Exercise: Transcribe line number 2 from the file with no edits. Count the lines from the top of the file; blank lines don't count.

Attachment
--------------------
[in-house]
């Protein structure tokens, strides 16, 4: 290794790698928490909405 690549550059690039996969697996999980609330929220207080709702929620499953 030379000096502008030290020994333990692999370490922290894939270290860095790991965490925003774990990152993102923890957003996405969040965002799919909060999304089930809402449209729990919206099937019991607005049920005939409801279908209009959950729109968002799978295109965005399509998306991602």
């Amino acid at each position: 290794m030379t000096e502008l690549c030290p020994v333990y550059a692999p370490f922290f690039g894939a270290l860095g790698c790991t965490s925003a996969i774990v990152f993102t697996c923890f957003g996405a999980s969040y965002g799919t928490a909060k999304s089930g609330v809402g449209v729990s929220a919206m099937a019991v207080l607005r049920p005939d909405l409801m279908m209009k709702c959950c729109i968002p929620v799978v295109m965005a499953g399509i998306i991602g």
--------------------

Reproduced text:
């Protein structure tokens, strides 16, 4: 290794790698928490909405 690549550059690039996969697996999980609330929220207080709702929620499953 030379000096502008030290020994333990692999370490922290894939270290860095790991965490925003774990990152993102923890957003996405969040965002799919909060999304089930809402449209729990919206099937019991607005049920005939409801279908209009959950729109968002799978295109965005399509998306991602």